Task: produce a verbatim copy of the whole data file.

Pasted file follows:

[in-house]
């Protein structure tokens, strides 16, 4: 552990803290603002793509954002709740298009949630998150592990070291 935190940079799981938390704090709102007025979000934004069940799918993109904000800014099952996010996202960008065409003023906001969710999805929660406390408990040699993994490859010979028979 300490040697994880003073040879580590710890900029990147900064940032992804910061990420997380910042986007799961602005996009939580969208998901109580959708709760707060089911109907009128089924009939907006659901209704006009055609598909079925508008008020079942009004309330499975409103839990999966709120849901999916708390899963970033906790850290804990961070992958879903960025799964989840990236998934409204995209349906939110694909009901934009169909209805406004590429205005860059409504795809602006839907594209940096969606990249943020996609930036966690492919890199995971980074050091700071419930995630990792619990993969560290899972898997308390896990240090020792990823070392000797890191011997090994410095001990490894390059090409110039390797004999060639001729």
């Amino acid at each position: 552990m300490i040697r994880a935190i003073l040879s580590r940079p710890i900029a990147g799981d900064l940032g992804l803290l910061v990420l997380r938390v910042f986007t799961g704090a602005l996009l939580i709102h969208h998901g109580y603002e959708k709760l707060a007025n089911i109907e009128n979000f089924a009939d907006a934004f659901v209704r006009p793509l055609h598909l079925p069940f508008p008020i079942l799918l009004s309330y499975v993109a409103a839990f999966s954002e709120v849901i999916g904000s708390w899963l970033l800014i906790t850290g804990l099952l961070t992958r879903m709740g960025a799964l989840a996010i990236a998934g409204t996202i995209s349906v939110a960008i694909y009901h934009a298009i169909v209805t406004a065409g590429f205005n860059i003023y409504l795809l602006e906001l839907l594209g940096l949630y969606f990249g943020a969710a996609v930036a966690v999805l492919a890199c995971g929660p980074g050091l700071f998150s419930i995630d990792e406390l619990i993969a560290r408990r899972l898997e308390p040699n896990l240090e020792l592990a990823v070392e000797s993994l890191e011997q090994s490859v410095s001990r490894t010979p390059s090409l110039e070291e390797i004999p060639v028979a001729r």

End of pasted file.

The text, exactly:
[in-house]
């Protein structure tokens, strides 16, 4: 552990803290603002793509954002709740298009949630998150592990070291 935190940079799981938390704090709102007025979000934004069940799918993109904000800014099952996010996202960008065409003023906001969710999805929660406390408990040699993994490859010979028979 300490040697994880003073040879580590710890900029990147900064940032992804910061990420997380910042986007799961602005996009939580969208998901109580959708709760707060089911109907009128089924009939907006659901209704006009055609598909079925508008008020079942009004309330499975409103839990999966709120849901999916708390899963970033906790850290804990961070992958879903960025799964989840990236998934409204995209349906939110694909009901934009169909209805406004590429205005860059409504795809602006839907594209940096969606990249943020996609930036966690492919890199995971980074050091700071419930995630990792619990993969560290899972898997308390896990240090020792990823070392000797890191011997090994410095001990490894390059090409110039390797004999060639001729």
């Amino acid at each position: 552990m300490i040697r994880a935190i003073l040879s580590r940079p710890i900029a990147g799981d900064l940032g992804l803290l910061v990420l997380r938390v910042f986007t799961g704090a602005l996009l939580i709102h969208h998901g109580y603002e959708k709760l707060a007025n089911i109907e009128n979000f089924a009939d907006a934004f659901v209704r006009p793509l055609h598909l079925p069940f508008p008020i079942l799918l009004s309330y499975v993109a409103a839990f999966s954002e709120v849901i999916g904000s708390w899963l970033l800014i906790t850290g804990l099952l961070t992958r879903m709740g960025a799964l989840a996010i990236a998934g409204t996202i995209s349906v939110a960008i694909y009901h934009a298009i169909v209805t406004a065409g590429f205005n860059i003023y409504l795809l602006e906001l839907l594209g940096l949630y969606f990249g943020a969710a996609v930036a966690v999805l492919a890199c995971g929660p980074g050091l700071f998150s419930i995630d990792e406390l619990i993969a560290r408990r899972l898997e308390p040699n896990l240090e020792l592990a990823v070392e000797s993994l890191e011997q090994s490859v410095s001990r490894t010979p390059s090409l110039e070291e390797i004999p060639v028979a001729r």